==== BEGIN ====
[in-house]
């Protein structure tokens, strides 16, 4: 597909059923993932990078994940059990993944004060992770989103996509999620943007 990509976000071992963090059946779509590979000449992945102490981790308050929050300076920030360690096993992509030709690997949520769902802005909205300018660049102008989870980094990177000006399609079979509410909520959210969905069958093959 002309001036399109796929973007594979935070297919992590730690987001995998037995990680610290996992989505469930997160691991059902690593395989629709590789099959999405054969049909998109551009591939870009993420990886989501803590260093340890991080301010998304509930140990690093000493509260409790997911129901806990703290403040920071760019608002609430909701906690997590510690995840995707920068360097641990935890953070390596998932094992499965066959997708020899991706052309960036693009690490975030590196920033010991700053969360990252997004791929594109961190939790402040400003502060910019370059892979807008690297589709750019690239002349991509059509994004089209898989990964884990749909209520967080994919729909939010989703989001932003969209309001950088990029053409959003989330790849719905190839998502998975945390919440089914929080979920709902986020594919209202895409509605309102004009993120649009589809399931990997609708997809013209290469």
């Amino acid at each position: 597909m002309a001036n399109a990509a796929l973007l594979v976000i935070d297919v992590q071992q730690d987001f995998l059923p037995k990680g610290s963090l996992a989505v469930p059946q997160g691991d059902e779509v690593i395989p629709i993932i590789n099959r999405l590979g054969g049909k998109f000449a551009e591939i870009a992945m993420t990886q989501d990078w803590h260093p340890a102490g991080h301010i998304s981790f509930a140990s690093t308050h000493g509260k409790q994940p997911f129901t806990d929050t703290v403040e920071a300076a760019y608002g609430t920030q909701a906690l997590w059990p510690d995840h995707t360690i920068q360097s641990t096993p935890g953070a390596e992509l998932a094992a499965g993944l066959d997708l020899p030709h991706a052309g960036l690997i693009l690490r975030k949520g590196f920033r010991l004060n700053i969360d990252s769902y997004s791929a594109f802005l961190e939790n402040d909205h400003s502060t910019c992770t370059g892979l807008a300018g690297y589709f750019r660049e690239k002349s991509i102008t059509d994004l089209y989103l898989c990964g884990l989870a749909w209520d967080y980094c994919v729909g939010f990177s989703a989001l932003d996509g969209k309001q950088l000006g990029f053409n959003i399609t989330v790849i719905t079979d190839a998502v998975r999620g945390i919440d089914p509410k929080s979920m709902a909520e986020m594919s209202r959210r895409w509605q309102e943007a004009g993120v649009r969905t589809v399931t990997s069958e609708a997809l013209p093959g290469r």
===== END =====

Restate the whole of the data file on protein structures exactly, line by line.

[in-house]
């Protein structure tokens, strides 16, 4: 597909059923993932990078994940059990993944004060992770989103996509999620943007 990509976000071992963090059946779509590979000449992945102490981790308050929050300076920030360690096993992509030709690997949520769902802005909205300018660049102008989870980094990177000006399609079979509410909520959210969905069958093959 002309001036399109796929973007594979935070297919992590730690987001995998037995990680610290996992989505469930997160691991059902690593395989629709590789099959999405054969049909998109551009591939870009993420990886989501803590260093340890991080301010998304509930140990690093000493509260409790997911129901806990703290403040920071760019608002609430909701906690997590510690995840995707920068360097641990935890953070390596998932094992499965066959997708020899991706052309960036693009690490975030590196920033010991700053969360990252997004791929594109961190939790402040400003502060910019370059892979807008690297589709750019690239002349991509059509994004089209898989990964884990749909209520967080994919729909939010989703989001932003969209309001950088990029053409959003989330790849719905190839998502998975945390919440089914929080979920709902986020594919209202895409509605309102004009993120649009589809399931990997609708997809013209290469």
């Amino acid at each position: 597909m002309a001036n399109a990509a796929l973007l594979v976000i935070d297919v992590q071992q730690d987001f995998l059923p037995k990680g610290s963090l996992a989505v469930p059946q997160g691991d059902e779509v690593i395989p629709i993932i590789n099959r999405l590979g054969g049909k998109f000449a551009e591939i870009a992945m993420t990886q989501d990078w803590h260093p340890a102490g991080h301010i998304s981790f509930a140990s690093t308050h000493g509260k409790q994940p997911f129901t806990d929050t703290v403040e920071a300076a760019y608002g609430t920030q909701a906690l997590w059990p510690d995840h995707t360690i920068q360097s641990t096993p935890g953070a390596e992509l998932a094992a499965g993944l066959d997708l020899p030709h991706a052309g960036l690997i693009l690490r975030k949520g590196f920033r010991l004060n700053i969360d990252s769902y997004s791929a594109f802005l961190e939790n402040d909205h400003s502060t910019c992770t370059g892979l807008a300018g690297y589709f750019r660049e690239k002349s991509i102008t059509d994004l089209y989103l898989c990964g884990l989870a749909w209520d967080y980094c994919v729909g939010f990177s989703a989001l932003d996509g969209k309001q950088l000006g990029f053409n959003i399609t989330v790849i719905t079979d190839a998502v998975r999620g945390i919440d089914p509410k929080s979920m709902a909520e986020m594919s209202r959210r895409w509605q309102e943007a004009g993120v649009r969905t589809v399931t990997s069958e609708a997809l013209p093959g290469r």